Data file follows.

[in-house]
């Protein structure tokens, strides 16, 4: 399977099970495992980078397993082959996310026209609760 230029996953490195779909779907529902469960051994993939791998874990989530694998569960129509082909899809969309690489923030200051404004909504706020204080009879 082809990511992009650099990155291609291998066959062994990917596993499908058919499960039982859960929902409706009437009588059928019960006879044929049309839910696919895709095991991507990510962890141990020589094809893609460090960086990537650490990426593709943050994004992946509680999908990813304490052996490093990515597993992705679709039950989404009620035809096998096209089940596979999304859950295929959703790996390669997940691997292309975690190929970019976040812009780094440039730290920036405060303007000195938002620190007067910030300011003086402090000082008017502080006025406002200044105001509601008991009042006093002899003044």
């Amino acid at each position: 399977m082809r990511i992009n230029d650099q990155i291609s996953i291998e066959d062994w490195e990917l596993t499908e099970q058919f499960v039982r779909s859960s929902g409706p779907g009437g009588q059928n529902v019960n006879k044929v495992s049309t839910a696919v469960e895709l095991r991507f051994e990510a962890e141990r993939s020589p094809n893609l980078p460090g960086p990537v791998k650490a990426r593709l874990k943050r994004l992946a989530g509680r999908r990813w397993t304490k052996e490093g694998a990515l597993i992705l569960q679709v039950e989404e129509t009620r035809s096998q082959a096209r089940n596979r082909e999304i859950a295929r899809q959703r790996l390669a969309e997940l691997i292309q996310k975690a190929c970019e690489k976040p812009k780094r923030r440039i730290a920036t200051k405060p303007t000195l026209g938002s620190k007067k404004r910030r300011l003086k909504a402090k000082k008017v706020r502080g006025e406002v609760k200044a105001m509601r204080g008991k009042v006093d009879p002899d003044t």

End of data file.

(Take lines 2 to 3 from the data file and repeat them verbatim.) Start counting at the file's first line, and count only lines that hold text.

């Protein structure tokens, strides 16, 4: 399977099970495992980078397993082959996310026209609760 230029996953490195779909779907529902469960051994993939791998874990989530694998569960129509082909899809969309690489923030200051404004909504706020204080009879 082809990511992009650099990155291609291998066959062994990917596993499908058919499960039982859960929902409706009437009588059928019960006879044929049309839910696919895709095991991507990510962890141990020589094809893609460090960086990537650490990426593709943050994004992946509680999908990813304490052996490093990515597993992705679709039950989404009620035809096998096209089940596979999304859950295929959703790996390669997940691997292309975690190929970019976040812009780094440039730290920036405060303007000195938002620190007067910030300011003086402090000082008017502080006025406002200044105001509601008991009042006093002899003044």
């Amino acid at each position: 399977m082809r990511i992009n230029d650099q990155i291609s996953i291998e066959d062994w490195e990917l596993t499908e099970q058919f499960v039982r779909s859960s929902g409706p779907g009437g009588q059928n529902v019960n006879k044929v495992s049309t839910a696919v469960e895709l095991r991507f051994e990510a962890e141990r993939s020589p094809n893609l980078p460090g960086p990537v791998k650490a990426r593709l874990k943050r994004l992946a989530g509680r999908r990813w397993t304490k052996e490093g694998a990515l597993i992705l569960q679709v039950e989404e129509t009620r035809s096998q082959a096209r089940n596979r082909e999304i859950a295929r899809q959703r790996l390669a969309e997940l691997i292309q996310k975690a190929c970019e690489k976040p812009k780094r923030r440039i730290a920036t200051k405060p303007t000195l026209g938002s620190k007067k404004r910030r300011l003086k909504a402090k000082k008017v706020r502080g006025e406002v609760k200044a105001m509601r204080g008991k009042v006093d009879p002899d003044t």